In my last post  I looked at the influential role played by public opinion in determining who should have priority on the road. The book I was reviewing, Fighting Traffic, explored how “public” opinion on this issue was formed, and how the triumph of “Motordom” secured dominance for the motorist over vulnerable road users – pedestrians and cyclists – with whom they had previously shared the road. This battle, between cars and vulnerable road users, is about to be reignited by driverless cars – or maybe it’s been already lost.

The MIT review and the Bonnefon study referred to above are representative of everything I can find on the Internet about the problems that driverless cars might have in sharing the road with pedestrians and cyclists. All of the questions put to the survey groups in the Bonefort study invited them to assume they were answering the survey questions as drivers or car passengers. For example: “Participants did not think that AVs should sacrifice their passenger when only one pedestrian could be saved.” The views of the singular pedestrian, or cyclist were not solicited.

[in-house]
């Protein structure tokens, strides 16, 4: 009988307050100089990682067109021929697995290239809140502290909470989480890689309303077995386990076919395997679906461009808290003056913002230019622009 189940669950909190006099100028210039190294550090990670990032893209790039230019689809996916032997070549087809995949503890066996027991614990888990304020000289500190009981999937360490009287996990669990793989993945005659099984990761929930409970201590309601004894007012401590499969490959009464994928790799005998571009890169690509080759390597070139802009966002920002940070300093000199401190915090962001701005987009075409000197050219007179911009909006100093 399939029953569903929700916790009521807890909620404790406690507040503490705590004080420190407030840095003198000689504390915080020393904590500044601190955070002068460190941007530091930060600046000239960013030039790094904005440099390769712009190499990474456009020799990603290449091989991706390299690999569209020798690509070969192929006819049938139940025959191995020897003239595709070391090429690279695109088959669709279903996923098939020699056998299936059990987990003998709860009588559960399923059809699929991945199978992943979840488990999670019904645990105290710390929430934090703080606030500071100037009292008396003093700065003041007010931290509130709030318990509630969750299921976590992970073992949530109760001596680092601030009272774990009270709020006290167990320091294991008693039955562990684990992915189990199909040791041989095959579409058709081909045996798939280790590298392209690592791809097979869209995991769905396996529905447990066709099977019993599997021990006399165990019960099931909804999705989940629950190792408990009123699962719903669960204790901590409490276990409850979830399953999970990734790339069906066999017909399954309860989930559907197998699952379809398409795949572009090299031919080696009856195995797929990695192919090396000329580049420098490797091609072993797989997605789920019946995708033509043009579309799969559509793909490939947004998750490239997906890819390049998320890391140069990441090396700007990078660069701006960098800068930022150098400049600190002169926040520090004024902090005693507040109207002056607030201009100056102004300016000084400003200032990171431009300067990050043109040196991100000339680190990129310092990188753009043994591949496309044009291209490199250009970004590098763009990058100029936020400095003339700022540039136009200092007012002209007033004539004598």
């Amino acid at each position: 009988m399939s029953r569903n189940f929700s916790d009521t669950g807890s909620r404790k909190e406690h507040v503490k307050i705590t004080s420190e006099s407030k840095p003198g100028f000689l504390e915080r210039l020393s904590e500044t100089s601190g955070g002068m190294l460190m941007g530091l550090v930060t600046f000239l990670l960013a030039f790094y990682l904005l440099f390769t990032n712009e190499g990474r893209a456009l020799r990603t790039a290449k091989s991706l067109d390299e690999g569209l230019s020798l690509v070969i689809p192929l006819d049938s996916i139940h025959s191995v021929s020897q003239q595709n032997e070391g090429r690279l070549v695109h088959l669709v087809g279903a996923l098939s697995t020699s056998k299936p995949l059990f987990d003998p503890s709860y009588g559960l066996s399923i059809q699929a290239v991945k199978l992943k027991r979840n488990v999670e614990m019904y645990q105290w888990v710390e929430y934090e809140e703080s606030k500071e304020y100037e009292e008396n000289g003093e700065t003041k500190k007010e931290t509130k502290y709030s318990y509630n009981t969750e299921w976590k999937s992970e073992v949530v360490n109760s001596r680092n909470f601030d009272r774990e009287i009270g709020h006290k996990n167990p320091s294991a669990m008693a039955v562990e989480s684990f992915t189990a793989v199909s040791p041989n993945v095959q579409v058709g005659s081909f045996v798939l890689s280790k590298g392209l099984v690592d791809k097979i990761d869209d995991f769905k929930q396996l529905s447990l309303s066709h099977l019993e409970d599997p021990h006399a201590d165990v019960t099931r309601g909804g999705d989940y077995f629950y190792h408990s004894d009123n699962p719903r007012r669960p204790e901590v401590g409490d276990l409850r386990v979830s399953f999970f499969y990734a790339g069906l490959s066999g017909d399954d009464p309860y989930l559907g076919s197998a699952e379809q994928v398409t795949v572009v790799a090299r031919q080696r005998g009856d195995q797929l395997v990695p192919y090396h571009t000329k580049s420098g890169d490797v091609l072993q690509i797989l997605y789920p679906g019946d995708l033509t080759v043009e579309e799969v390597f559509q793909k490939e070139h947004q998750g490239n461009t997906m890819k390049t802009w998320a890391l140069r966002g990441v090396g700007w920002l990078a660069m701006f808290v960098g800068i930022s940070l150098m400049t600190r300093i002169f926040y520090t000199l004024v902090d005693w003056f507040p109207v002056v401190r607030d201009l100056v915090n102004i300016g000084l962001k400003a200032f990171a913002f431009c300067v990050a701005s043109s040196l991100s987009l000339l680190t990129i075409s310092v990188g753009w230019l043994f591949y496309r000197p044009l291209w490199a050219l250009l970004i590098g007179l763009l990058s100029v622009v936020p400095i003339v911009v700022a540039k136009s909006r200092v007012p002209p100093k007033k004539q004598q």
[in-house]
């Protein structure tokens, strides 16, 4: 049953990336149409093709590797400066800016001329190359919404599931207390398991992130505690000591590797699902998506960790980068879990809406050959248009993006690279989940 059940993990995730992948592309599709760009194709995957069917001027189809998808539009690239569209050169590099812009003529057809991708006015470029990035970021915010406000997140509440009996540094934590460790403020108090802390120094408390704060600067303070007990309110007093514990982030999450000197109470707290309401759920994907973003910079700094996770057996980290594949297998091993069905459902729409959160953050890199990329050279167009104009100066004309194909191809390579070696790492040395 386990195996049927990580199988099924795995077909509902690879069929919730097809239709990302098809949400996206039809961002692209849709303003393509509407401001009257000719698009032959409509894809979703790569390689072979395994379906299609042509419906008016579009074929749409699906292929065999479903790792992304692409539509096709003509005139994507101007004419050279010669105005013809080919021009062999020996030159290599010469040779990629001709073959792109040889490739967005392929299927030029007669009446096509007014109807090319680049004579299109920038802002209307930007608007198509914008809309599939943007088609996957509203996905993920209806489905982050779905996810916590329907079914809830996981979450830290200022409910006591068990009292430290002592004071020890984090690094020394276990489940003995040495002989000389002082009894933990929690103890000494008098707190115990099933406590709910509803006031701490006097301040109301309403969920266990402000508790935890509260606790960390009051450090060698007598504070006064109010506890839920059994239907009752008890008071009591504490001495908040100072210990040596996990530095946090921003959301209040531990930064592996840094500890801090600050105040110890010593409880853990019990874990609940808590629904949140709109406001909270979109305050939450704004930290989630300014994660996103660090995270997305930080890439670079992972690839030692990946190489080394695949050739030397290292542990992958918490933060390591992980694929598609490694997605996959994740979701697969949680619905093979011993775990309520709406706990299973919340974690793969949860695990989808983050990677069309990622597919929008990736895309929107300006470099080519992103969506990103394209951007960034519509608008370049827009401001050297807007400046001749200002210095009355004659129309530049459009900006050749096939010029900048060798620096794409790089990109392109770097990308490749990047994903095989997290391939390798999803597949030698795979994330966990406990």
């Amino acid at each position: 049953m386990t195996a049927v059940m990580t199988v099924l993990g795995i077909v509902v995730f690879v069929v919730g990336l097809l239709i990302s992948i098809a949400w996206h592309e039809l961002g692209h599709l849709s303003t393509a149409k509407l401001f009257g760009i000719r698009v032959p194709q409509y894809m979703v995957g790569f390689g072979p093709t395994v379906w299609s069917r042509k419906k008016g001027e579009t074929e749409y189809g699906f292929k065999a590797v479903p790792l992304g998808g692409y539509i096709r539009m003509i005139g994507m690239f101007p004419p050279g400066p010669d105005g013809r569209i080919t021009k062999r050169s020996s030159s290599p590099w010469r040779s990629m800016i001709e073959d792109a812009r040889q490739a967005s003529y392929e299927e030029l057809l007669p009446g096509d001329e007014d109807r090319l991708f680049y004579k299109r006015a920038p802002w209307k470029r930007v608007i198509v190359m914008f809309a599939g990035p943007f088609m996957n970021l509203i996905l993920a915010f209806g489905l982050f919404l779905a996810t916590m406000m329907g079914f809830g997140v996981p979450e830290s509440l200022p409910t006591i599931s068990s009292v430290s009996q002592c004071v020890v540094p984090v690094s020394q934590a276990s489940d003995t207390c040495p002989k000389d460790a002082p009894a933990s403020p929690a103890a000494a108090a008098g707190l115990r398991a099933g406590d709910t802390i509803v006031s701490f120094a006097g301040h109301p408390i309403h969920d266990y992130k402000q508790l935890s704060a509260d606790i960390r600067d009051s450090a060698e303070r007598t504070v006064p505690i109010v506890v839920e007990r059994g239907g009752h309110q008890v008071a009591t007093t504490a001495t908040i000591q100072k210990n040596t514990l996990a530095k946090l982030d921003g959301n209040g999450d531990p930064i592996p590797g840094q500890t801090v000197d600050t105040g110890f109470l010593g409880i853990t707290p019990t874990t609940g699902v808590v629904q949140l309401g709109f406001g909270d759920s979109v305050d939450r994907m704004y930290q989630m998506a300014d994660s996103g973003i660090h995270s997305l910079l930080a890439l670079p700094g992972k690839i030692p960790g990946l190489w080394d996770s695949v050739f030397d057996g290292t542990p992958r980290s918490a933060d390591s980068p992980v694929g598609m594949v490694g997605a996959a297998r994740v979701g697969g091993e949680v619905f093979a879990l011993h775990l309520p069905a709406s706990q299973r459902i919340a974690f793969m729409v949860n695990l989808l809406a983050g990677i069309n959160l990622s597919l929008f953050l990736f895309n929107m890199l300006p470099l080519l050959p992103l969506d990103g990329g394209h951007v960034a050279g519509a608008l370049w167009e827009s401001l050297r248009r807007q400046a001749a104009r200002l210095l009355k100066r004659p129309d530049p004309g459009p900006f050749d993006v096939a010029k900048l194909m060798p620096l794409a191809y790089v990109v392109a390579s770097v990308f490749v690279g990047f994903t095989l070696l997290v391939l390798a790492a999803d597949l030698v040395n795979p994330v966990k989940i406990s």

It was presumed that the societal values that should be programmed into the algorithms of driverless cars would be exclusively the values of the people in the cars. I can find no examples of the application of the Trolley Problem that acknowledge the existence of the concerns of vulnerable road users, or of policies and programmes being pursued to encourage more walking and cycling.

At present Google advertises the extreme deference with which its cars can respond to vulnerable road users. The most famous example is in this TED Talk video of a woman in an electric wheelchair trying to chase a duck off the road in Mountain View California; this can be seen in the video about 11 minutes in. All the impressive examples of deference to vulnerable road users shown in the video are displayed on roads with very few of them. How will the Google car address the problem of deferential paralysis  [1] in dense urban areas with large numbers of pedestrians and cyclists? This is a question yet to be answered.